The Fugue became central to the composition in the baroque music. Being able to compose such pieces displayed the expertise of composers. During this period there was also a increase in music theory, which allowed the musicians to design fugues to teach contrapuntal technique to students.
A fugue usually has three sections: an exposition, a development, and a recapitulation containing the return of the subject in the fugue's tonic key, which is a three note tone. Jan Pieterszoon Sweelinck, Girolamo Frescobaldi, Johann Jakob Froberger and Dieterich Buxtehude all wrote fugues, and George Frideric Handel included them in many of his oratorios. The fugue impacted the baroque music that when the baroque musical movement ended, the form followed into the classical era.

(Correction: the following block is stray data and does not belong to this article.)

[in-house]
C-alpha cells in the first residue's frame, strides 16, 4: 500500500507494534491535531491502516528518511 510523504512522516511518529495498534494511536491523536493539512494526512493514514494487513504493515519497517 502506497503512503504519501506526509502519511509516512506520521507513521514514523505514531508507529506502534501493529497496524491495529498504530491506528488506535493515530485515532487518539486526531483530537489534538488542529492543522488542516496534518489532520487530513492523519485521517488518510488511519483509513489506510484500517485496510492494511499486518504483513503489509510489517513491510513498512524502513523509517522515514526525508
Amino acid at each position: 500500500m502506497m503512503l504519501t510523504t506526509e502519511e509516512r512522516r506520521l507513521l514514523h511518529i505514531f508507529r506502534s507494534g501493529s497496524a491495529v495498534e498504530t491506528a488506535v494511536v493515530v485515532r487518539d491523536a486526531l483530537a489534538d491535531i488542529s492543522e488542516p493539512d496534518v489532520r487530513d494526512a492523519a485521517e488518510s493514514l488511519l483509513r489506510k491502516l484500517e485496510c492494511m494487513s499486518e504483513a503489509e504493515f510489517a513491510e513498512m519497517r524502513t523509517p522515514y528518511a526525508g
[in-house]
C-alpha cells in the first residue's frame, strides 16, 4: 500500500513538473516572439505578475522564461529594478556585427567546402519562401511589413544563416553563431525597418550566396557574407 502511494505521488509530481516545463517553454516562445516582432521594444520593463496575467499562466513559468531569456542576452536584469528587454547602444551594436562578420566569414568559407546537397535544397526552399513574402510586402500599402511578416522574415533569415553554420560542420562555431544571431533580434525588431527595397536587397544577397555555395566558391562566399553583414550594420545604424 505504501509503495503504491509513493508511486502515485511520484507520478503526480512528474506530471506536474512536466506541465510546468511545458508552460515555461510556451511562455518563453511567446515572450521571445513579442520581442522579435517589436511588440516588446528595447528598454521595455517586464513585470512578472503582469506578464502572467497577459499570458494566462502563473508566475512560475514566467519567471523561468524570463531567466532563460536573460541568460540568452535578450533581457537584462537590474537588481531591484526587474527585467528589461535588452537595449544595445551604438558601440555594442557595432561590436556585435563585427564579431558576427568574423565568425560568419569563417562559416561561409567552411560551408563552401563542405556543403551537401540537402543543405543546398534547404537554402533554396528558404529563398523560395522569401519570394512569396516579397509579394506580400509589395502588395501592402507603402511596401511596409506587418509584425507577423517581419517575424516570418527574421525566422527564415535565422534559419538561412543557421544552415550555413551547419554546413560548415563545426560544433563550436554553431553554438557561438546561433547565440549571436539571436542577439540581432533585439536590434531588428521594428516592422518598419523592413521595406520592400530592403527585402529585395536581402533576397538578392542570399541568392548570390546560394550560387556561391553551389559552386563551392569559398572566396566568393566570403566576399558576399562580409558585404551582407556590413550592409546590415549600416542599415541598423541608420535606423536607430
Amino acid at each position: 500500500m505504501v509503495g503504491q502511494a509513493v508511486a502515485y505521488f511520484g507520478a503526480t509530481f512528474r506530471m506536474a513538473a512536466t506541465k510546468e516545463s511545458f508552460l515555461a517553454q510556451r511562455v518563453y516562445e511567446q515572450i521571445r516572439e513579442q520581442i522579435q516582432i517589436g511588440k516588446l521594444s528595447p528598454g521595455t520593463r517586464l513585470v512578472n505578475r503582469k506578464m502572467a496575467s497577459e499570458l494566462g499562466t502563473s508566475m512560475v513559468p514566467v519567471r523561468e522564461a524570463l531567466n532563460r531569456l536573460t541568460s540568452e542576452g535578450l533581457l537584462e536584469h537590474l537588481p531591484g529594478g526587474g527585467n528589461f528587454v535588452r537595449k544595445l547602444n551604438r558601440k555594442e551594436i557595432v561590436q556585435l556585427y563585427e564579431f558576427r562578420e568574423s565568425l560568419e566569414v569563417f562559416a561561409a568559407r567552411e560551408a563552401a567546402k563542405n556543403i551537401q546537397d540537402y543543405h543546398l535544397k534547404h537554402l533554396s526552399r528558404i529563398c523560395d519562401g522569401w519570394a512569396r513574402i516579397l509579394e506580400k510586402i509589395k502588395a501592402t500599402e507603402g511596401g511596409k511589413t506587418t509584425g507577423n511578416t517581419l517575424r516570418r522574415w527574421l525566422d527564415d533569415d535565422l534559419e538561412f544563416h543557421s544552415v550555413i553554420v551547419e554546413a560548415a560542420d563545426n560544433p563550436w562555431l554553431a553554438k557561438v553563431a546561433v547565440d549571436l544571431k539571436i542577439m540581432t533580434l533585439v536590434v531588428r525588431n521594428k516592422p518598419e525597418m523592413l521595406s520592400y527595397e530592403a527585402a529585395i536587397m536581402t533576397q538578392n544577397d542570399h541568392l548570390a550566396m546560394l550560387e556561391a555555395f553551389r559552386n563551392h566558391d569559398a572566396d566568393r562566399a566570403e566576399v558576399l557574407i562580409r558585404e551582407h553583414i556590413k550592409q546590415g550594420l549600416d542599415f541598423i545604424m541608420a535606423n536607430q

Johann Sebastian Bach used this musical form in the famous Concerto for Two Violins in D Minor (although which has a fugal opening section to its first movement.